Humans have almost always held beliefs about the spirits of those who once lived, chalking up some of their most mysterious and inexplicable experiences to the general idea that perhaps some lost souls remain trapped here on Earth with the living. In modern society, we simply call them “ghosts.”
According to some cultures from around the world, it actually gets a lot more detailed than that. It turns out that there are many different types of ghosts that are thought to hold all sorts of eerie intentions as they lurk among us.
The Hungry Ghosts of East Asian Religious Texts
From Buddhism and Taoism to Hinduism and Sikhism, the “hungry ghost” is a type of demon-like apparition present in the religious texts from most eastern cultures.
Believed to be the spirits of dead ancestors who are constantly tormented by their hunger or thirst, it’s been said that they were condemned to haunt the dark and dreary places of the living world, suffering from their insatiable appetites as punishment for their wrongdoings when they were alive.
It’s believed that depending on how bad a hungry ghost’s karma was in their previous life, they may or may not be able to eat or drink. For some, anything they try to eat or drink bursts into flames and burns to ashes. Others have pinholes for throats and are unable swallow anything.
In China, the Hungry Ghost Festival is meant to serve as a feeding ritual for the tormented spirits to help bring them some relief. It is celebrated on the 15th day of the seventh lunar month (July or August). On this day, a number of specific rituals are carried out for the ghosts, which include placing the family’s ancestral tablets on a table, preparing offerings of food three times throughout the day, and burning incense.
The “Chindi” Ghosts That Inflict Sickness on the Navajo People
While the Chinese and other East Asian cultures believe their hungry ghosts could use some help from humans from time to time, the Navajo natives of the Southwestern United States have a different taken on ghosts (which they call “Chindi”).
When a person dies, they believe that the last breath that exits their mouth releases the Chindi from the body, which also contains all of their sin.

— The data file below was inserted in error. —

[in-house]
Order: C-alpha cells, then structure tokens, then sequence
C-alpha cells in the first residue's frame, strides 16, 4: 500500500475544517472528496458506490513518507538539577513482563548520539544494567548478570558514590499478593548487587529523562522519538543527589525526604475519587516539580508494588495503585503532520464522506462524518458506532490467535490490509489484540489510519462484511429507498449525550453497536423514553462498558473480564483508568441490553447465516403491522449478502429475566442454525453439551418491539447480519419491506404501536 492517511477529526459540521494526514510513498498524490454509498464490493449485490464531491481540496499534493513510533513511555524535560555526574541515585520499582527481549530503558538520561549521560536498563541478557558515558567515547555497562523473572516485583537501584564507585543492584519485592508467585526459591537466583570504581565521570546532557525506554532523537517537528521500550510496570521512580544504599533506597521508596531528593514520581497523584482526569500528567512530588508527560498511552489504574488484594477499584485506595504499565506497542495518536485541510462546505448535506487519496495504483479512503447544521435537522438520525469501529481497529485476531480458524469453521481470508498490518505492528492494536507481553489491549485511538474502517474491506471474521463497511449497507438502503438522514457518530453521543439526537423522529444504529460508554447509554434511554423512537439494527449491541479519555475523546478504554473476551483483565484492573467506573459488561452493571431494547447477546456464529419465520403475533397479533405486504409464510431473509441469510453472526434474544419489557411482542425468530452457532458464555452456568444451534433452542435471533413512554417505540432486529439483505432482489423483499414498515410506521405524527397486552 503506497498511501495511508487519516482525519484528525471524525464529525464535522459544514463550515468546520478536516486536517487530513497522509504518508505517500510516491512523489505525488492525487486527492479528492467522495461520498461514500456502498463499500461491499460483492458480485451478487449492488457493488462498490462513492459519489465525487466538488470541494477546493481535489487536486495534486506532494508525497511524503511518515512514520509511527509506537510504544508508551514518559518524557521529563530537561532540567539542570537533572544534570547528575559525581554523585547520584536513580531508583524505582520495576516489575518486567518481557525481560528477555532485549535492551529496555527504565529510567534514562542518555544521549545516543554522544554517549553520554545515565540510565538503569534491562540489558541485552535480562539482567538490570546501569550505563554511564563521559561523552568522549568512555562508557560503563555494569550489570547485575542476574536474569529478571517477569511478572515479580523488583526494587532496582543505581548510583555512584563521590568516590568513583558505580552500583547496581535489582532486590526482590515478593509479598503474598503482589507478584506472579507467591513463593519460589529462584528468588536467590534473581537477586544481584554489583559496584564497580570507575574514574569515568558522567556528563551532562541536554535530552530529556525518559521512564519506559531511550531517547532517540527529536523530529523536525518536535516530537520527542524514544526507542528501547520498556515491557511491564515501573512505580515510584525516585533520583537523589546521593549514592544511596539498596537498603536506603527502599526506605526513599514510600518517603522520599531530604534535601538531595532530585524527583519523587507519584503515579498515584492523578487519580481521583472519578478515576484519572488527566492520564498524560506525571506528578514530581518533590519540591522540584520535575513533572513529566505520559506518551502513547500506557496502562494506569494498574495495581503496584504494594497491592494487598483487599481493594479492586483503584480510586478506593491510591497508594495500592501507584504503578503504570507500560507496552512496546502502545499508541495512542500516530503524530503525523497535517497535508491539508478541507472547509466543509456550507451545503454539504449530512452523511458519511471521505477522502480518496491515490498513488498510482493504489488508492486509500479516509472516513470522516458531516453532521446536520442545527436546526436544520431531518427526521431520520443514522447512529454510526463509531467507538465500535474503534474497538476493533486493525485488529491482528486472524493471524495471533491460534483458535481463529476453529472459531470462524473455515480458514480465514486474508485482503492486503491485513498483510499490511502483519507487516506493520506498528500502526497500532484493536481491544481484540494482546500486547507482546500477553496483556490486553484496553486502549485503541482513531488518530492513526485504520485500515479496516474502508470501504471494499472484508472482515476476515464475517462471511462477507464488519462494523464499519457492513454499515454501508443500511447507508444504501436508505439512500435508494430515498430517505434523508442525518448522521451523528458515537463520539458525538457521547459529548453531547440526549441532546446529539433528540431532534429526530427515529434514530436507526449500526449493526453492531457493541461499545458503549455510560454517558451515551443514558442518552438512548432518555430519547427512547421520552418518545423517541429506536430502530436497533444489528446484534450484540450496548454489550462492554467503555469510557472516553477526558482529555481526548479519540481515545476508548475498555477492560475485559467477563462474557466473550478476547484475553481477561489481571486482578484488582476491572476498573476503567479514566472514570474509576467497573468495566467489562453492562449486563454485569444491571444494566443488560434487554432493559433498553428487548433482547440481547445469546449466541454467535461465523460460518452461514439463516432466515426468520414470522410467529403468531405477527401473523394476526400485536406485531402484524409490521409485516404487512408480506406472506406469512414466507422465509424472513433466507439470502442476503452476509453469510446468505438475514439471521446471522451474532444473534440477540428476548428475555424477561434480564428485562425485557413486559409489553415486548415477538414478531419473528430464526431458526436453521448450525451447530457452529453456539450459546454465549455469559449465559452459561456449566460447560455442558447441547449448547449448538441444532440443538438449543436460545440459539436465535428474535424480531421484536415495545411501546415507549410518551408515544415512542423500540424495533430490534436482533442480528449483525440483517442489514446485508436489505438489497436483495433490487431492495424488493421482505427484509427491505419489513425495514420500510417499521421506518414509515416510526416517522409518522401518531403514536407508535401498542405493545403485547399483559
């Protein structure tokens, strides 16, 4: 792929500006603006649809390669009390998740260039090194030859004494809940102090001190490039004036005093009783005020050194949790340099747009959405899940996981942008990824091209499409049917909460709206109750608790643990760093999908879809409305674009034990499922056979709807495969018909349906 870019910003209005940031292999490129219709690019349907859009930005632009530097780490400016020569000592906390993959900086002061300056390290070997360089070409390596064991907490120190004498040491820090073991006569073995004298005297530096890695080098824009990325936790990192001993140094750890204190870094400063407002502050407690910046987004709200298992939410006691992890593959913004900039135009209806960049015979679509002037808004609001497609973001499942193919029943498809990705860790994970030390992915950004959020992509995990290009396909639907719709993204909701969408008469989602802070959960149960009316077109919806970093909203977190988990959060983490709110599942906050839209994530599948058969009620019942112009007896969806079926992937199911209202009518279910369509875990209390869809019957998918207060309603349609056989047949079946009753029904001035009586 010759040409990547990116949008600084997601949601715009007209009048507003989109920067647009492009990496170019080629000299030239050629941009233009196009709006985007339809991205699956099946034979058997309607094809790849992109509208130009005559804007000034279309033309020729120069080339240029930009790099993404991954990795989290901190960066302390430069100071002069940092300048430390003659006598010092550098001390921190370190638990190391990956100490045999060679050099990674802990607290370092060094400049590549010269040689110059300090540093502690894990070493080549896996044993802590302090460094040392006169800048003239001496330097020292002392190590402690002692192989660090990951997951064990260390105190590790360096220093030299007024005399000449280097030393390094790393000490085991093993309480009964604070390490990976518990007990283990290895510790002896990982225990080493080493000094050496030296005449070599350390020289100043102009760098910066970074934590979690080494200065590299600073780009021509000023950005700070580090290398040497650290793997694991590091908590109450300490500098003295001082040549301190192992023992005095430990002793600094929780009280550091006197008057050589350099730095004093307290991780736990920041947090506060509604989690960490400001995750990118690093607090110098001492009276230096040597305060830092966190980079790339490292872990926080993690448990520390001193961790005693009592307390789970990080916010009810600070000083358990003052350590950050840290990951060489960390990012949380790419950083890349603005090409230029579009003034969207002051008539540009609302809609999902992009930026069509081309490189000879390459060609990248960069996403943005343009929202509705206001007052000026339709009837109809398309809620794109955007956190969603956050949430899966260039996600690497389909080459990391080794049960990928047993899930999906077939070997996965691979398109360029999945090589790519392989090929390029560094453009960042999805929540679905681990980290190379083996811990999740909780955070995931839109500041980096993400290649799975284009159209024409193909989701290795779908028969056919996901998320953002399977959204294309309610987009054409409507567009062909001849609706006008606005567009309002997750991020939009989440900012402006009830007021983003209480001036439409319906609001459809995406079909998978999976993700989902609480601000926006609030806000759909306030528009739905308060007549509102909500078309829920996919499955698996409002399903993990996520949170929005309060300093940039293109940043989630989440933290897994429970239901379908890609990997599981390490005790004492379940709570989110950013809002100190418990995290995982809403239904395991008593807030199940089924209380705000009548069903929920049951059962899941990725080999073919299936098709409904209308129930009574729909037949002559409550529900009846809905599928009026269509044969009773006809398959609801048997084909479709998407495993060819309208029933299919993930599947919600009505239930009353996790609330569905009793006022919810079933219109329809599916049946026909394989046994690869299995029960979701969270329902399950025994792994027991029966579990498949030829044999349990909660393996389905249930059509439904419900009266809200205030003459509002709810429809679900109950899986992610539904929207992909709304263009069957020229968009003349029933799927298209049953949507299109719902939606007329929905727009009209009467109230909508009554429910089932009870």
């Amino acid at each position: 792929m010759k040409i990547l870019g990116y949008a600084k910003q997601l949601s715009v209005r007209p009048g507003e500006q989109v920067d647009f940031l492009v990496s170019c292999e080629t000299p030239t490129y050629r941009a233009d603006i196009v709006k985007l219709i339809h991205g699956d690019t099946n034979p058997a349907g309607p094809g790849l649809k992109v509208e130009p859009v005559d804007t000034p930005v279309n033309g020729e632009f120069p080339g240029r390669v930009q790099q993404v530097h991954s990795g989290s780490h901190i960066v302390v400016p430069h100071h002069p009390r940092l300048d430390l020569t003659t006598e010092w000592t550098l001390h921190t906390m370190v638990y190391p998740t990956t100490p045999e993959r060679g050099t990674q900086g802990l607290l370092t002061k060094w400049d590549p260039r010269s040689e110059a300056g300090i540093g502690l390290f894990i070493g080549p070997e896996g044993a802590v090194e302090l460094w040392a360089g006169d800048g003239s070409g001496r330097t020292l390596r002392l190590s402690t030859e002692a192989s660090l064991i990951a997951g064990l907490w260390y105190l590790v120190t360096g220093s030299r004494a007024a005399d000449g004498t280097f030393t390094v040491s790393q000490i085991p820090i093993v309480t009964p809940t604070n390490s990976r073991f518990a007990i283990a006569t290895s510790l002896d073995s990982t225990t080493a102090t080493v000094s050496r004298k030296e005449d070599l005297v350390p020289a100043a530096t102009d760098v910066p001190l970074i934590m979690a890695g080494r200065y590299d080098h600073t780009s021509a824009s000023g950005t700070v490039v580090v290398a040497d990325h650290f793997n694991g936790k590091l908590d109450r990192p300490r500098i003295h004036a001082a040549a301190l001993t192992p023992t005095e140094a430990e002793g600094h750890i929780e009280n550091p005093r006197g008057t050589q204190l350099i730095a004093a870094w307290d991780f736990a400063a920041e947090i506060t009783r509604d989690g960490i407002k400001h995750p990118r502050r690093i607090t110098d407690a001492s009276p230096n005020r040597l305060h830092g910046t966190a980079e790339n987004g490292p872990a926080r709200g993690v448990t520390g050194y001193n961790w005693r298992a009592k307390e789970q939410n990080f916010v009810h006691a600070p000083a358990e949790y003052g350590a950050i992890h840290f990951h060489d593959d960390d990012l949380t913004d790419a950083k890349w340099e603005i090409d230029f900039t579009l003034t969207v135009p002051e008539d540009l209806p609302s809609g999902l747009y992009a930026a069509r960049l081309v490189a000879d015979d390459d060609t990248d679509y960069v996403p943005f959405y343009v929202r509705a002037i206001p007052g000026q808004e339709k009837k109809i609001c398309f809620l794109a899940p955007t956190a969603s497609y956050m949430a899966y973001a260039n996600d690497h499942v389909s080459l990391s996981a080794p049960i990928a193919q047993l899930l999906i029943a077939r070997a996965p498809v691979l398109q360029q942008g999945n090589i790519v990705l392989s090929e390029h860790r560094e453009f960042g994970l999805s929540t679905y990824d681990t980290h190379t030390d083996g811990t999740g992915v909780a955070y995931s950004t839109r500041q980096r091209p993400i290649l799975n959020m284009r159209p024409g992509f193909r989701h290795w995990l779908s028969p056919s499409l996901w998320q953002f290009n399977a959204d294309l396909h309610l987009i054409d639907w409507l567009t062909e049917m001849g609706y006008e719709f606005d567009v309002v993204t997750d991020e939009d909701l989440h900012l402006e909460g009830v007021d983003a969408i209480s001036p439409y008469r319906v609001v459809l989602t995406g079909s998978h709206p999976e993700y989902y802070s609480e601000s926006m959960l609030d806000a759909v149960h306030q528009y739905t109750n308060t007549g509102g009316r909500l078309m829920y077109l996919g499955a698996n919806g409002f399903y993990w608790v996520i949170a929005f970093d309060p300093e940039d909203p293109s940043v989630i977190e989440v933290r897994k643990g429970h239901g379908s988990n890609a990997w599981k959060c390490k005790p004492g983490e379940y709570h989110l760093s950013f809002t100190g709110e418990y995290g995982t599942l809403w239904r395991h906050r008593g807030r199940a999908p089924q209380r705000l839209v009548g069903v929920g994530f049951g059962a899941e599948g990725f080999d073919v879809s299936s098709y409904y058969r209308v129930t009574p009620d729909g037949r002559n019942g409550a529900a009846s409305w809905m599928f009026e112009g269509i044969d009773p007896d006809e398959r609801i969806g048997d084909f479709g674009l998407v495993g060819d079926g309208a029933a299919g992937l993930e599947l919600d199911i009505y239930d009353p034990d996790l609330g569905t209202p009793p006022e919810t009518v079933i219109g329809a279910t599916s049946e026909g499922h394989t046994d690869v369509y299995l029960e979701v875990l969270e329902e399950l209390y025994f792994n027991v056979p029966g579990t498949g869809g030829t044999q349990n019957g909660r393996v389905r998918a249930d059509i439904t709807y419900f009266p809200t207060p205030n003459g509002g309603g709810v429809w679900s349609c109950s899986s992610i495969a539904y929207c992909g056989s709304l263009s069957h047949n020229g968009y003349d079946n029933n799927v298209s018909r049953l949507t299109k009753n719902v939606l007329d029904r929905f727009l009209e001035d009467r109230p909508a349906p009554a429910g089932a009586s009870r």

If a person doesn’t receive the proper burial rites after death, the Navajo believe that their spirit will be doomed to roam the Earth in misery. As a result, they take it out on the living by making them physically sick. This malady is commonly referred to as “ghost sickness,” and the Chindi are thought to be the cause of some people’s nausea, fever, and fatigue. It is even believed that they can cause people to hallucinate or feel like they are being drowned.
If a person takes his last breath inside a home, the Navajo believe that the home must either be cleansed by ritual or abandoned entirely.
To protect themselves from the Chindi who remain on Earth, the Navajo have been known to carry what they call “ghost beads” in the form of bracelets and other jewelry made from cedar berries. It is thought that their turquoise color helps to keep the Chindi away. Also, whatever you do don’t say “chindi” out loud.
The Servant Ghosts of Dead Babies in Southeast Asian Mythology
It’s unpleasant to think that a Navajo Chindi ghost could make people sick, but it isn’t nearly as disturbing as what stems from Malay mythology.
Shamans or witch doctors across Indonesia, Malaysia, Thailand, and Singapore have long been thought to have the ability to conjure up the spirits of dead human babies so that they can be used for black magic.
Called a “tuyul” or “toyol,” the dead corpse of a baby is mummified in cloth and decorated to look just like a miniature demon. With a name that literally translates to “mischievous thief,” the tuyul is kept in a jar or box. During this time, it’s believed that the infant spirit runs around at night stealing things for its master, like wealth and power from other people.
Because owning and using a tuyul is such an evil practice, owners are required to do all sorts of things to keep it happy, just like taking care of a real child. They’re expected to make offerings of toys, candy, cookies, and anything else a deranged and devilish child might want.
Perhaps the worst part of it all is that in exchange for its services, someone must either prick their thumb regularly to feed it with their own blood or allow it to breastfeed from a female family member— but it suckles on blood rather than breastmilk.
Even Today, People Love Believing in Ghosts
A lot of very old cultural beliefs about ghosts may seem a little far-fetched and silly in the Western world today, but that doesn’t mean that people don’t think they exist.
People may not exactly imagine that there are ghosts out there that are starving, purposely making people sick, or running around at night as demon infants stealing stuff from everybody, but a poll conducted in 2013 showed that 45% of Americans do indeed believe that the spirits of the dead can reappear among the living in certain situations.
And so the ghost stories that have been around for thousands of years continue to live on through folklore (and Hollywood entertainment too, of course). Whether you sense any truth behind their tales or not is entirely up to you.